We’re pleased to announce that we have integrated with the smartphone app called Moves. This app can be downloaded for both iOS and Android phones. Once downloaded and configured, it works like a pedometer to collect your daily step count as you carry your phone with you across the day. Recently, Moves upgraded their product to Moves 2.0, which provides a very nice experience, consistent with the iOS7 flat design style. Here is a screenshot of my steps from yesterday:
Check out the featured Dan’s Plan page on the Moves Connected Apps site.
Integration with Dan’s Plan
Integrating Moves with Dan’s Plan means that the app will automatically track your daily steps and send that information to Dan’s Plan to update your Health Zone Score, which helps you be mindful of daily lifestyle, including low-intensity physical activity (captured by daily step count).
1. Download Moves to your phone.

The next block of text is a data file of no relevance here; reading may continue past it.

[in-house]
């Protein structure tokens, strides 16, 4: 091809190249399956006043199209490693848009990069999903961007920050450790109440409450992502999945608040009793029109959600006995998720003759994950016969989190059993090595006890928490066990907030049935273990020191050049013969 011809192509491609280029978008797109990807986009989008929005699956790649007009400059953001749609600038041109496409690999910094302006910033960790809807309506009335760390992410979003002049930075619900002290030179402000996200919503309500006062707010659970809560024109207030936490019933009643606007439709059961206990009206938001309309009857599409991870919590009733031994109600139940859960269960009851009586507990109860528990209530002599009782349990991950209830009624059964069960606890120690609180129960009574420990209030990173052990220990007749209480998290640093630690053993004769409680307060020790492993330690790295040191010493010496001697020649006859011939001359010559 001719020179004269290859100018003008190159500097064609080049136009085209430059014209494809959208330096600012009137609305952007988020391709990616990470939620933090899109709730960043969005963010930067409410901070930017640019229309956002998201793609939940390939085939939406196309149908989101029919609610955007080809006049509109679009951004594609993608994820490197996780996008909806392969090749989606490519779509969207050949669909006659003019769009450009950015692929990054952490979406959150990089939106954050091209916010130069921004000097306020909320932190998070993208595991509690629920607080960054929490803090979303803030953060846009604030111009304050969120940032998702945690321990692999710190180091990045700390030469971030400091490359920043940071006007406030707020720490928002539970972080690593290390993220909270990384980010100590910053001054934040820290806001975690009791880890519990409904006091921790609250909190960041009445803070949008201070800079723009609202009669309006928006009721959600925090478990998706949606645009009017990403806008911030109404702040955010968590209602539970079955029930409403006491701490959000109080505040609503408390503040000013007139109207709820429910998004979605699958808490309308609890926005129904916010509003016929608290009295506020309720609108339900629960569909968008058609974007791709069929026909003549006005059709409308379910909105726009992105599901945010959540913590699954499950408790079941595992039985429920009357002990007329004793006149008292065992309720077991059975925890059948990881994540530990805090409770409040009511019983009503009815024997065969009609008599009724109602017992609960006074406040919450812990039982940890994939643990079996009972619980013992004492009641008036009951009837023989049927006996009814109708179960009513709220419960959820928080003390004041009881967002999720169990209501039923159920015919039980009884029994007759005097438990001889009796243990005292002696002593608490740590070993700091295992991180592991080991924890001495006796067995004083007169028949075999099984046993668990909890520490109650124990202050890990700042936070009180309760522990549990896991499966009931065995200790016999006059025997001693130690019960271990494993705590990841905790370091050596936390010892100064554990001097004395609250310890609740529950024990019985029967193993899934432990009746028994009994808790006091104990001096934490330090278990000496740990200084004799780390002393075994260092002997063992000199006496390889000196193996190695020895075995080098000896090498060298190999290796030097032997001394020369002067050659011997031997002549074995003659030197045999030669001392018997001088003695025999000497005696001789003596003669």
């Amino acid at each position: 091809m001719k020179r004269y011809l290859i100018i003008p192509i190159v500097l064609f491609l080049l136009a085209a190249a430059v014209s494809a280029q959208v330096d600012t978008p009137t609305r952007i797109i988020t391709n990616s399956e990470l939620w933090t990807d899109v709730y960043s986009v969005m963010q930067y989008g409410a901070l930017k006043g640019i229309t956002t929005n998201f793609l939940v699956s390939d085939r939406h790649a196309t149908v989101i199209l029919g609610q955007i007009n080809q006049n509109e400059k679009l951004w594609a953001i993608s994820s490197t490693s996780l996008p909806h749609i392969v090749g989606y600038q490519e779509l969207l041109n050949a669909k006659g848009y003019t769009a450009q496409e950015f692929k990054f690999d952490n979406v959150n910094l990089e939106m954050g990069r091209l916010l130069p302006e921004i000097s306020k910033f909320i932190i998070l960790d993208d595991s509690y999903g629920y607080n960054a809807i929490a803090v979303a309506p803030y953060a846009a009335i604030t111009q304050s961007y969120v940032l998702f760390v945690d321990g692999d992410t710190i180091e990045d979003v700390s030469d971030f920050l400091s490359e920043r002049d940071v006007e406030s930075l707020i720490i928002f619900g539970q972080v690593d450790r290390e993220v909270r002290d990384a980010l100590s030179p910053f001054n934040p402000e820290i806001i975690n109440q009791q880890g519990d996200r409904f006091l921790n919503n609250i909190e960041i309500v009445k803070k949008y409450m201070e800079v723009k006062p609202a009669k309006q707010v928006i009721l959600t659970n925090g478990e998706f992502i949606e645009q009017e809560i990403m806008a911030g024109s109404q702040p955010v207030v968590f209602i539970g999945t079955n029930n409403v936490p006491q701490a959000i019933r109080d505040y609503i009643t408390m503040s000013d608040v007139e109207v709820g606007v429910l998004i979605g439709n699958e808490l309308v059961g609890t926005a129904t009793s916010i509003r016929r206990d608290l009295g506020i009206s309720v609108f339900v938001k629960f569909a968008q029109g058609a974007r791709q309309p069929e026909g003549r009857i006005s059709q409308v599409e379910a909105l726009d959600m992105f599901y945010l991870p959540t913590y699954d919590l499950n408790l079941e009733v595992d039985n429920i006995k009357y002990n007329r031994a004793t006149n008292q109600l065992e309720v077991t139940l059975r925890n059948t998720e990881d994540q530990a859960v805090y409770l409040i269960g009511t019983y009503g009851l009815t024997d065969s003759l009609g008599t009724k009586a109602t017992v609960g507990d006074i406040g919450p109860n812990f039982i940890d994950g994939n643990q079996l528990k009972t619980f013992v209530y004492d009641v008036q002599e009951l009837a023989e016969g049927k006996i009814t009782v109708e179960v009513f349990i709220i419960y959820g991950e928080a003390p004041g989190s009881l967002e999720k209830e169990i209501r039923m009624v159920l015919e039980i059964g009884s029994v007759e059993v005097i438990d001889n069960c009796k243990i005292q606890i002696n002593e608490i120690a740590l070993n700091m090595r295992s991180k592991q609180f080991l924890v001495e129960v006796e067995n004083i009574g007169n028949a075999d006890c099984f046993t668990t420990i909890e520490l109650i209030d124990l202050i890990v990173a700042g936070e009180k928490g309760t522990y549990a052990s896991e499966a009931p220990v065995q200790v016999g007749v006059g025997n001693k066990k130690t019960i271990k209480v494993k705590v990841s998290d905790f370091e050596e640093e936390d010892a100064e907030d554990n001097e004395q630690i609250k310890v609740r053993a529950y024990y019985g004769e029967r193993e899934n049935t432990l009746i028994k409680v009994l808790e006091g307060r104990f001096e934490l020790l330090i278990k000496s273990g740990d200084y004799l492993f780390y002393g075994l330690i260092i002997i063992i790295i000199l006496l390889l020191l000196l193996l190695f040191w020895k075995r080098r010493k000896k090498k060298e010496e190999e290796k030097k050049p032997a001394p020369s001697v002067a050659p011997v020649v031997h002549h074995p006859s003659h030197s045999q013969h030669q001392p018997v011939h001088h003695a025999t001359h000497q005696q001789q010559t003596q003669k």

2. Create a Moves account.
3. Go to your Dan’s Plan Dashboard.
4. Click “Synch Apps & Devices” and follow the set up wizard.
Total time: 2-3 min.
Moves automatically tracks daily steps, then updates your step total and Health Zone Score on Dan’s Plan.
Should I also integrate the Moves App even if I have a Fitbit integrated with Dan’s Plan already?
Yes. Once you do this, you will have a backup step counter working at all times, which means that your Dan’s Plan Step Tracker score will always be up to date, even if you leave your Fitbit at home, or if it runs out of battery.
This poses a problem for modern humans, who expose ourselves to artificial light long after the sun has gone down. This light essentially tells our SCN clock it’s still daytime, making it more difficult to sleep at night and more difficult to get up in the morning. This is clearly evident because nighttime light suppresses the secretion of the sleep hormone melatonin by the pineal gland, which is under the control of the SCN (1, 2).
Interestingly, the photoreceptors in the retina that project to the SCN are most sensitive to blue light (1, 2). This may be because midday sunlight is more blue than light around sunrise and sunset, and is therefore a better cue for setting the clock. In any case, this peculiarity of human physiology gives us the opportunity to minimize the negative impacts of evening light by shifting it to a less blue spectrum.